Nasser Peyghambarian, Professor, University of Arizona Optical Sciences Center/College of Optical Sciences

Polariaztion camera sensor with filter on top

UA Optical Sciences Center faculty and staff, 1967

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James C. Wyant, Professor Emeritus, u Founding Dean of the College of Optical Sciences


Global Impact of

UA Optics Producing Talent, Patents and Products

Radiology scanner

“One of the things that was there from the start was a belief in a huge role we could play in working with industry,” Koch said. “A lot of our faculty come from industry and have a very deep understanding of what it’s like to take technology and make good value out of it in terms of products and things that people really use.” The roots of optical sciences at the UA trace to the effort to build a national observatory. In 1958, astronomer Aden B. Meinel selected a site about 55 miles southwest of Tucson and established Kitt Peak National Observatory. Meinel left Kitt Peak in 1961 and, in 1963, became director of the UA Steward Observatory. Knowing there was a shortage of trained optical scientists in the United States, Meinel drafted a proposal to start the Optical Sciences Center and, in 1964, obtained the necessary startup funding from the federal government. Meinel designed the OSC to fulfill three purposes – a state-of-the-art continued on page 164 >>> Optical Com Lab



The advances in optical sciences over the last half-century are staggering. Yet through all the changes, discoveries and breakthroughs, what began in 1964 as the University of Arizona’s Optical Sciences Center has stuck to its core values even as it rose to worldwide prominence and put Tucson on the map as “Optics Valley.” “One of the products we’re most proud of is our students and that will always be true,” said Thomas L. Koch, dean of what in 2005 became the UA College of Optical Sciences. “When this whole thing was thought up 50 years ago, that was one of the key pieces – producing talent – and that certainly hasn’t gone away.” The leaders of the optical sciences program over the years also kept their focus on the other aspects of the UA’s land-grant mission – adapting a unique academic program to have an impact on economic development and bringing engineering solutions to problems in the community and society.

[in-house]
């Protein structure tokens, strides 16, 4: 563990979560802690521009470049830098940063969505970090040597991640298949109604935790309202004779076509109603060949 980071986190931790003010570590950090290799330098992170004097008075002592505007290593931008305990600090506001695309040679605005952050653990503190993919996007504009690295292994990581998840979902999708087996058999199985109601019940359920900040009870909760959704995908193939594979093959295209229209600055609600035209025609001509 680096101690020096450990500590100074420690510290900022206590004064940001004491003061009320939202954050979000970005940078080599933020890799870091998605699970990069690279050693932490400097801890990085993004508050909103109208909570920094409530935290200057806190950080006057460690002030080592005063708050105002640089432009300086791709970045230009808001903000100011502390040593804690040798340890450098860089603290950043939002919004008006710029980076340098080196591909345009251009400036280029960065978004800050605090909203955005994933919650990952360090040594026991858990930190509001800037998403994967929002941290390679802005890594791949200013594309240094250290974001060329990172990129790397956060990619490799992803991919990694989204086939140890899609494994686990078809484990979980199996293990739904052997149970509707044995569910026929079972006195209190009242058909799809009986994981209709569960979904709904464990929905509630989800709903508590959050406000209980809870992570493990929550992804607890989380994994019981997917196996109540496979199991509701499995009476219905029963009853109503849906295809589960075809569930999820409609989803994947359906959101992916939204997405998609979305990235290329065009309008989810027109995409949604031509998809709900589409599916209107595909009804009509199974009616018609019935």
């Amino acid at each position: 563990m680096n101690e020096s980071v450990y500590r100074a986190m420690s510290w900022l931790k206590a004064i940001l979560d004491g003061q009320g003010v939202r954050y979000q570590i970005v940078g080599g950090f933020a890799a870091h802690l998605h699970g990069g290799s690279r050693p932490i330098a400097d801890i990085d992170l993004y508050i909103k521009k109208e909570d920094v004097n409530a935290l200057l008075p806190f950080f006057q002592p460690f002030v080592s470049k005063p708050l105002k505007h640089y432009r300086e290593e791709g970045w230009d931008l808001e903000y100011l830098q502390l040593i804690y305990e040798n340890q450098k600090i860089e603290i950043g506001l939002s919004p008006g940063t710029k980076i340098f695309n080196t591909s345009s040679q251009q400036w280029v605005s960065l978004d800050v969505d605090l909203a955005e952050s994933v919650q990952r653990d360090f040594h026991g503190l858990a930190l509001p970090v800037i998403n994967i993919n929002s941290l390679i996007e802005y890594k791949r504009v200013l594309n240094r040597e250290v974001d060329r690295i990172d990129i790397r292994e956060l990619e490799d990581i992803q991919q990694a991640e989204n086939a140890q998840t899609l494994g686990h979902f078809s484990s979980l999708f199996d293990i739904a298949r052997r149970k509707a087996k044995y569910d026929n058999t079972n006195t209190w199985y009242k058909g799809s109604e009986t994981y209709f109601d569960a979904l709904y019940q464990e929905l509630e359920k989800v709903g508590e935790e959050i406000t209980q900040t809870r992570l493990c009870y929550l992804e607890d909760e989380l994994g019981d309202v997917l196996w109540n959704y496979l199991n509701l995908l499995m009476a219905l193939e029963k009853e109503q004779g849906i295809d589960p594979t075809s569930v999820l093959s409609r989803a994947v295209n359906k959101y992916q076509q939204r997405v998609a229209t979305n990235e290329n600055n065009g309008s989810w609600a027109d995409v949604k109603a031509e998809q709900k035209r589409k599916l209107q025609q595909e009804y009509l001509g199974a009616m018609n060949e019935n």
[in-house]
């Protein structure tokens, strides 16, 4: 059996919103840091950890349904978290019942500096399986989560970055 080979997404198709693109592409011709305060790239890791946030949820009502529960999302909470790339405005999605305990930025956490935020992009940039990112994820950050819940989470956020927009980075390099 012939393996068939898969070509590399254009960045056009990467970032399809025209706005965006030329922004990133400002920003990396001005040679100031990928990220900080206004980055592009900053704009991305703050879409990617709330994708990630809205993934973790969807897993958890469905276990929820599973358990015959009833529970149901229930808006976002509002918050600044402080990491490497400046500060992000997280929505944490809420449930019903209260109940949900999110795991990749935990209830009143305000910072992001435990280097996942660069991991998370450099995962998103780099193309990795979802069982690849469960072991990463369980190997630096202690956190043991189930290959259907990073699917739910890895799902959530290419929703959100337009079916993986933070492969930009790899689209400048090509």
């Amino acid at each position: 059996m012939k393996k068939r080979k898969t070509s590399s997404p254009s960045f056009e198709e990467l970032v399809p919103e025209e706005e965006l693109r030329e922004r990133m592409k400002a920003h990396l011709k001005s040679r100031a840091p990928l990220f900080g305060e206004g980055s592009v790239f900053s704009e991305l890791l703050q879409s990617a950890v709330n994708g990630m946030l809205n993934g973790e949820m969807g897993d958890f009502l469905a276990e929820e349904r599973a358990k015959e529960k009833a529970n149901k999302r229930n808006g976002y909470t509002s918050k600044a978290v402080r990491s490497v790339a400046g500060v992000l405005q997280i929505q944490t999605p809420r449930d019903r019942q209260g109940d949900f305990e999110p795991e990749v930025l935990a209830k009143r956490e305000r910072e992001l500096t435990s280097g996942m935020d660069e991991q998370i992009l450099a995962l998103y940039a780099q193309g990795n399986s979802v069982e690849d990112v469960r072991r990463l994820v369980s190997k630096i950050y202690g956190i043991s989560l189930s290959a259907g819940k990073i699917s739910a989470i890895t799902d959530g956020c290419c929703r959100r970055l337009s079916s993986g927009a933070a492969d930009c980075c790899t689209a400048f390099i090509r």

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By Eric Swedlund


continued from page 163


Astronomer Aden B. Meinel establishes Kitt Peak National Observatory.


Meinel becomes director of the University of Arizona Steward Observatory.


With federal funding, Meinel establishes the Optical Sciences Center at the UA, hiring Robert H. Noble and Roland V. Shack. The first optics shop was located at 301 E. Seventh St. Key faculty hires during Meinel’s tenure as director included Robert R. Shannon, William L. Wolfe Jr., Marlan O. Scully, Ralph M. Richard, Allan Malvick, Richard Cromwell, James A. Eyer, Rodger Thompson and Richard L. Shoemaker.


U.S. Air Force awards the Optical Sciences Center a $5.25 million contract.


The first graduate, Air Force officer James W. Mayo, earns his master’s degree in optical sciences. Twelve of the center’s first 42 graduates were U.S. Air Force officers.


The Optical Sciences Center’s first building is completed, 80,000 square feet of office and lab space on the south end of the UA Mall, east of Cherry Street.

1973 1971

The Optical Society of America holds its annual spring meeting in Tucson, making a great comingout party for the Optical Sciences Center.


Graduate Robert P. Breault starts OSC’s first spinoff company, Breault Research Organization.

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Peter A. Franken is selected from the University of Michigan to serve as the second director of the Optical Sciences Center, as Meinel steps down. Franken’s key faculty hires included Nobel laureate Willis Lamb, Harrison H. Barrett and James C. Wyant.

Spring 2015